کتاب: اسلام اور مستشرقین - صفحہ 67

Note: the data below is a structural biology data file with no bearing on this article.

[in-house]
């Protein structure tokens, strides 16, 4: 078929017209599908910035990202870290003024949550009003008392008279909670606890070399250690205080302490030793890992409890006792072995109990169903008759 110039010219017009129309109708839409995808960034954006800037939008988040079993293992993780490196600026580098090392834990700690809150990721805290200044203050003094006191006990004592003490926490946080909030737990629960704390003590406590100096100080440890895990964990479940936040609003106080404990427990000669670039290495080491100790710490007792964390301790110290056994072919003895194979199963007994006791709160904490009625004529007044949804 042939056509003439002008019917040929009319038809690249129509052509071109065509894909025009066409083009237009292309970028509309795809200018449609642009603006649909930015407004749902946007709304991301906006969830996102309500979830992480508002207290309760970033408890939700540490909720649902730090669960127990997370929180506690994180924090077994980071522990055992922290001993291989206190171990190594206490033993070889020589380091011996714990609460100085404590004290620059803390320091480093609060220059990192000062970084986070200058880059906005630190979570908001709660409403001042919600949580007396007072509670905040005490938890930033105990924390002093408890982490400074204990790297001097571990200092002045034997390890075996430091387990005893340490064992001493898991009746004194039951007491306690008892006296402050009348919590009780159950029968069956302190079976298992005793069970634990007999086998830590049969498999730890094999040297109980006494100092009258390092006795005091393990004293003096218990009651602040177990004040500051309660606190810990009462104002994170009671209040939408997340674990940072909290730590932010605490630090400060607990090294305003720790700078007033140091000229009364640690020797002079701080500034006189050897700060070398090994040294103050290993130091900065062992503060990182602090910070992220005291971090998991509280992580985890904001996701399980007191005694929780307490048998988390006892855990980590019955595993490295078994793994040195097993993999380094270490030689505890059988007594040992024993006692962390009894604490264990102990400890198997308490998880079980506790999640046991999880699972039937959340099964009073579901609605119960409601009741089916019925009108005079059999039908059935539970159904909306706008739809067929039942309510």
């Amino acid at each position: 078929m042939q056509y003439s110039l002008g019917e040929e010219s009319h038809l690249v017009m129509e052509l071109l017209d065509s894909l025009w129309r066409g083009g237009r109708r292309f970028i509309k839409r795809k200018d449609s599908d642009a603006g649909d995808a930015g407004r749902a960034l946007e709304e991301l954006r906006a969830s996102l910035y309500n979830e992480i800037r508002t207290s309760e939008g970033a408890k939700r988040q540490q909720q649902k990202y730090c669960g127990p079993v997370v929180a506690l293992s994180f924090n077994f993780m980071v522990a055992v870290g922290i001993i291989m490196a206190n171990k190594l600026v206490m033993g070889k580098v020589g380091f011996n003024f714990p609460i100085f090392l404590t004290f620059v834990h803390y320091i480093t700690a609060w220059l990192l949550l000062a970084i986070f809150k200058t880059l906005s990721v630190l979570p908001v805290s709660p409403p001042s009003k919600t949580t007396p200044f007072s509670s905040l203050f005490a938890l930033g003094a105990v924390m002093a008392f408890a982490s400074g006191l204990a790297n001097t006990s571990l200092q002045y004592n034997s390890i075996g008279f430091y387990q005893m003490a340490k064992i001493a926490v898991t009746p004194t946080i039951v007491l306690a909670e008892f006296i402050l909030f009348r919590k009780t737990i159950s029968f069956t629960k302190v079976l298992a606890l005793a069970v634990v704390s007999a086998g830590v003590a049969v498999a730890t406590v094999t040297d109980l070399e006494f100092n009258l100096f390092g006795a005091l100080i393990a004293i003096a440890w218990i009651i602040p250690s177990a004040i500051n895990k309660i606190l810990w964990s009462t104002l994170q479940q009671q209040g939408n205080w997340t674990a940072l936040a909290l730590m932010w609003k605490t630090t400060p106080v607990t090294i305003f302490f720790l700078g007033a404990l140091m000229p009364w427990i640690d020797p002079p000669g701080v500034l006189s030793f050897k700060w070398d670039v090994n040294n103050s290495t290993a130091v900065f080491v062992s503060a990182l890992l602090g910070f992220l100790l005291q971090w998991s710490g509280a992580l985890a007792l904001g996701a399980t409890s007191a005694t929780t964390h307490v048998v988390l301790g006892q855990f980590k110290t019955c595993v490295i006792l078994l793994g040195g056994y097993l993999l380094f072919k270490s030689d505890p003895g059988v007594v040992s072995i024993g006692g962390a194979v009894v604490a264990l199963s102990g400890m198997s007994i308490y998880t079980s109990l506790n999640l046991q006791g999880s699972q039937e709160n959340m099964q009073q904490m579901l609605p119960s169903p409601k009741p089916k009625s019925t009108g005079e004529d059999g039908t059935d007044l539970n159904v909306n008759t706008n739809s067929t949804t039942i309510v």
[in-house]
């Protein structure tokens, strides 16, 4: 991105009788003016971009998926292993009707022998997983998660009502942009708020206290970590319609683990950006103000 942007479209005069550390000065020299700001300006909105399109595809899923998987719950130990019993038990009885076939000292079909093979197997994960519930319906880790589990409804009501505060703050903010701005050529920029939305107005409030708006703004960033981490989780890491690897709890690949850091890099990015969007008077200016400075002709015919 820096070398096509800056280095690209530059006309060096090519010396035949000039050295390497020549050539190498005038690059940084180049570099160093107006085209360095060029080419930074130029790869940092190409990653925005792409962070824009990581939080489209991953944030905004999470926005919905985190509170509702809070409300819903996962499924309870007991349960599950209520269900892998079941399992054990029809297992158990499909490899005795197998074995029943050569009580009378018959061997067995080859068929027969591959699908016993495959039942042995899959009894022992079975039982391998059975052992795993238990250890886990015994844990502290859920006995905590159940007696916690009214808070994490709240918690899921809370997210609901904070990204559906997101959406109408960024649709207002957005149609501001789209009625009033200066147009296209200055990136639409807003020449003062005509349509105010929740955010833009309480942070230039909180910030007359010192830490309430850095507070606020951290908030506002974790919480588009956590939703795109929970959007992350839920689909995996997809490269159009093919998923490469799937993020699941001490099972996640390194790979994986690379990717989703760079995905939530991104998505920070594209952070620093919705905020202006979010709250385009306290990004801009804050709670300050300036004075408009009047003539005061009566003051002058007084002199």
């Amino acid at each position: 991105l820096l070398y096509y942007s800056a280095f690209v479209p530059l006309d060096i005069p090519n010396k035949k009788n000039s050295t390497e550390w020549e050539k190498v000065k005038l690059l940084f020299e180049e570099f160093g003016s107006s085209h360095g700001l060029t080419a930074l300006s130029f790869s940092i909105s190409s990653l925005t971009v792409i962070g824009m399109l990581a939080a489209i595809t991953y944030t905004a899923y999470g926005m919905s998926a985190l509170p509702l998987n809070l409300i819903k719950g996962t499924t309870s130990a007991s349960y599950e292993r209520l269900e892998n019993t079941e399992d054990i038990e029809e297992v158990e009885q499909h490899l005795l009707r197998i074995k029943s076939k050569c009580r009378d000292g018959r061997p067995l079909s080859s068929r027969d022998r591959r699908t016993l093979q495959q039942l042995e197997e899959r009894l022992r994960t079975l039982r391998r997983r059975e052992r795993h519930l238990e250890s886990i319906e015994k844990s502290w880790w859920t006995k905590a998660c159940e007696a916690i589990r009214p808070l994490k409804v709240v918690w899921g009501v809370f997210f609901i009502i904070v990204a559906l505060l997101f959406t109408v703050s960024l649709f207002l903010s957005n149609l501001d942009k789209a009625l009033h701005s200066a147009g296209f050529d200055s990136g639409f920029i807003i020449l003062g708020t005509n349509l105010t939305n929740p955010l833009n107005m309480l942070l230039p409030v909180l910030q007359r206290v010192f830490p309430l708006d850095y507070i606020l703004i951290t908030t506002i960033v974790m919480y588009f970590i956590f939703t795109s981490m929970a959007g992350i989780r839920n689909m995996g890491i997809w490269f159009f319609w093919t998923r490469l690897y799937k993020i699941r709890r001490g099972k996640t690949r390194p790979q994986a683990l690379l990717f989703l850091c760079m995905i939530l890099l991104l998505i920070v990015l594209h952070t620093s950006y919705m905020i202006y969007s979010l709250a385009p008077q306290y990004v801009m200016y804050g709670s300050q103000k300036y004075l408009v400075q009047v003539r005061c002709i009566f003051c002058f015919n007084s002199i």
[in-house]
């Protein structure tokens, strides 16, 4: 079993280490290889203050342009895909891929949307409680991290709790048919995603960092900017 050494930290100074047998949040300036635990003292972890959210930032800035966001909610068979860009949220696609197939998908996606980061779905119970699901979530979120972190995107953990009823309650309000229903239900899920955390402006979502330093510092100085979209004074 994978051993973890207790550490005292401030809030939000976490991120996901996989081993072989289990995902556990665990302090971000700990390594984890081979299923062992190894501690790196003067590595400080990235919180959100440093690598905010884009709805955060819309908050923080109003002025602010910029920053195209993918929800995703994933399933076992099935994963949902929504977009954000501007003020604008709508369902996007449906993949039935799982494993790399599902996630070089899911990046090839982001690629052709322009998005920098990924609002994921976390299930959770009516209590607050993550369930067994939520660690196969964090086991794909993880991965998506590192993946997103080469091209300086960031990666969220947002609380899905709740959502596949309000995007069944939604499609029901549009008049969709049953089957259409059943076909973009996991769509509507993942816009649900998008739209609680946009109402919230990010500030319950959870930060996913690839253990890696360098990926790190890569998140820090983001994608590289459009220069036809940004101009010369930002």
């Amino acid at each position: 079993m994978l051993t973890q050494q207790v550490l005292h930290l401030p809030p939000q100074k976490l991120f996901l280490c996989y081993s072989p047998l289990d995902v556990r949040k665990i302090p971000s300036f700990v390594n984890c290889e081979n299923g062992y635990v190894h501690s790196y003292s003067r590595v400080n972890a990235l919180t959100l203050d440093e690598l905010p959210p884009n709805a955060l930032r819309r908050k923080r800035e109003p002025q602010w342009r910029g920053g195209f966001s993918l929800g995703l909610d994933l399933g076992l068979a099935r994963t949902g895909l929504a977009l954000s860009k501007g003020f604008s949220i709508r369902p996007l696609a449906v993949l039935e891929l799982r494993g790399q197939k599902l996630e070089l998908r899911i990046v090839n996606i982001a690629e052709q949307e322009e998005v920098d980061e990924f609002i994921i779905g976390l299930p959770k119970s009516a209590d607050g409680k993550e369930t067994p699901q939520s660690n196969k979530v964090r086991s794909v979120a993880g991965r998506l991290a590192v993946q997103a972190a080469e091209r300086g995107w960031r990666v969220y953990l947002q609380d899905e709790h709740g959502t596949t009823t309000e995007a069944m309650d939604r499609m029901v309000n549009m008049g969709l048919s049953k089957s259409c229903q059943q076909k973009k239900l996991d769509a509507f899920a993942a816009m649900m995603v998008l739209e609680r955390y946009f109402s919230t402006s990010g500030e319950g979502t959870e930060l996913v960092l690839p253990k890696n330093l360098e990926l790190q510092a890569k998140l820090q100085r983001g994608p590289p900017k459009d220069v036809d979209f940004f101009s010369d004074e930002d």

Muhammad not only adopted many of the ancient habits and religions rites of the heathen Arabs and incorporated them into Islam, but that he was also guilty of plagiarism in borrowing parts of certain verses of Imrau'l Qais, an ancient Arabic poet. These, it is asserted, may still be found in the Qur'an. I have even heard a story to the effect that one day when Fatimah, Muhammad's daughter, was reciting the verse "The Hour has come near and the Moon has split asunder" (Surah LIV., Al Qamar, 1), a daughter of the poet was present and said to her "That is a verse from one of my father's poems, and your father has stolen it and pretended that he received it from God." This tale is probably false, for Imrau'l Qais died about the year 540 of the Christian era, while Muhammad was not born till A.D. 570, "the year of the Elephant.: 27 وہ اس بارے مزید لکھتے ہوئے کہتا ہے: In a lithographed edition of the Mu'allaqat, which I obtained in Persia, however, I found at the end of the whole volume certain Odes there attributed to Imrau'l Qais, though not recognized as his in any other edition of his poems which I have seen. In these pieces of doubtful authorshipI found the verses quoted below 1. Though they contain some obvious blunders, I think it best to give them without correction. The passages marked with a line above them occur also in the Qur'an (Surah LIV., Al Qamar, 1, 29, 31, 46; Surah XCIII., Adduha', Surah XXI., Al Anbiya 96; Surah XXXVII., As Saffat, 59), except that in some of the words there is a slight difference, though the meaning is the same. It is